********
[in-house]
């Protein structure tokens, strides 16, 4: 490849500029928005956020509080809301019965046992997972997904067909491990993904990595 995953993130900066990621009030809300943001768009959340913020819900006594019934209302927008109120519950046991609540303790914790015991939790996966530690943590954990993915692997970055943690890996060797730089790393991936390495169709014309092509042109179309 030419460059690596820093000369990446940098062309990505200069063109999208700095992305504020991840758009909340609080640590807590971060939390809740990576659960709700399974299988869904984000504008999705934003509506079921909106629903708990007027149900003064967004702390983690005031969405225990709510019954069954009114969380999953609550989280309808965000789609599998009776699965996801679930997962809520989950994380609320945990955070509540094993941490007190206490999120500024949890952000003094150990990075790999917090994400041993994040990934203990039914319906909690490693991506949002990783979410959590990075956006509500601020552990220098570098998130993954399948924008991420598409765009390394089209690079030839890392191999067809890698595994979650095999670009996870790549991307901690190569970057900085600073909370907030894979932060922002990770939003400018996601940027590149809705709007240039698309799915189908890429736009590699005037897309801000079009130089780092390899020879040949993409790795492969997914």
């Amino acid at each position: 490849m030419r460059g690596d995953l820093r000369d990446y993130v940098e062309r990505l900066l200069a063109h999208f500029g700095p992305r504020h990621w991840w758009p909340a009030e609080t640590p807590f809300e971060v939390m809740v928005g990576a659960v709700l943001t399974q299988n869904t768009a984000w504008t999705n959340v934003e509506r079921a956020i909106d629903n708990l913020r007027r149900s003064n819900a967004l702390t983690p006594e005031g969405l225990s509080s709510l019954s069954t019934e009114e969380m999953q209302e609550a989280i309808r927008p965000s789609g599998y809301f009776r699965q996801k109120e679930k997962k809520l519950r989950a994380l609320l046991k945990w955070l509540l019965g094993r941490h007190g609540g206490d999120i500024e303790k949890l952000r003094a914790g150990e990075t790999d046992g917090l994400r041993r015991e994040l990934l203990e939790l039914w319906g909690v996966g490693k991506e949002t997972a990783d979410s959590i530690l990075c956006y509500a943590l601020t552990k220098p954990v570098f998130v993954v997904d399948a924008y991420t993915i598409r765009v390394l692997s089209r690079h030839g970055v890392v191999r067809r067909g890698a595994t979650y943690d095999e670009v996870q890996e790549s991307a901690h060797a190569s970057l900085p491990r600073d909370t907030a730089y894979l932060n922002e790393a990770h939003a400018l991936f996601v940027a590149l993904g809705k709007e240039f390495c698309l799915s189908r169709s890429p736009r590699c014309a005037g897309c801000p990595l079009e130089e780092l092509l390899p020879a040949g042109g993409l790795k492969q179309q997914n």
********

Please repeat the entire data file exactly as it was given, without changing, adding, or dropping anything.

[in-house]
């Protein structure tokens, strides 16, 4: 490849500029928005956020509080809301019965046992997972997904067909491990993904990595 995953993130900066990621009030809300943001768009959340913020819900006594019934209302927008109120519950046991609540303790914790015991939790996966530690943590954990993915692997970055943690890996060797730089790393991936390495169709014309092509042109179309 030419460059690596820093000369990446940098062309990505200069063109999208700095992305504020991840758009909340609080640590807590971060939390809740990576659960709700399974299988869904984000504008999705934003509506079921909106629903708990007027149900003064967004702390983690005031969405225990709510019954069954009114969380999953609550989280309808965000789609599998009776699965996801679930997962809520989950994380609320945990955070509540094993941490007190206490999120500024949890952000003094150990990075790999917090994400041993994040990934203990039914319906909690490693991506949002990783979410959590990075956006509500601020552990220098570098998130993954399948924008991420598409765009390394089209690079030839890392191999067809890698595994979650095999670009996870790549991307901690190569970057900085600073909370907030894979932060922002990770939003400018996601940027590149809705709007240039698309799915189908890429736009590699005037897309801000079009130089780092390899020879040949993409790795492969997914």
């Amino acid at each position: 490849m030419r460059g690596d995953l820093r000369d990446y993130v940098e062309r990505l900066l200069a063109h999208f500029g700095p992305r504020h990621w991840w758009p909340a009030e609080t640590p807590f809300e971060v939390m809740v928005g990576a659960v709700l943001t399974q299988n869904t768009a984000w504008t999705n959340v934003e509506r079921a956020i909106d629903n708990l913020r007027r149900s003064n819900a967004l702390t983690p006594e005031g969405l225990s509080s709510l019954s069954t019934e009114e969380m999953q209302e609550a989280i309808r927008p965000s789609g599998y809301f009776r699965q996801k109120e679930k997962k809520l519950r989950a994380l609320l046991k945990w955070l509540l019965g094993r941490h007190g609540g206490d999120i500024e303790k949890l952000r003094a914790g150990e990075t790999d046992g917090l994400r041993r015991e994040l990934l203990e939790l039914w319906g909690v996966g490693k991506e949002t997972a990783d979410s959590i530690l990075c956006y509500a943590l601020t552990k220098p954990v570098f998130v993954v997904d399948a924008y991420t993915i598409r765009v390394l692997s089209r690079h030839g970055v890392v191999r067809r067909g890698a595994t979650y943690d095999e670009v996870q890996e790549s991307a901690h060797a190569s970057l900085p491990r600073d909370t907030a730089y894979l932060n922002e790393a990770h939003a400018l991936f996601v940027a590149l993904g809705k709007e240039f390495c698309l799915s189908r169709s890429p736009r590699c014309a005037g897309c801000p990595l079009e130089e780092l092509l390899p020879a040949g042109g993409l790795k492969q179309q997914n």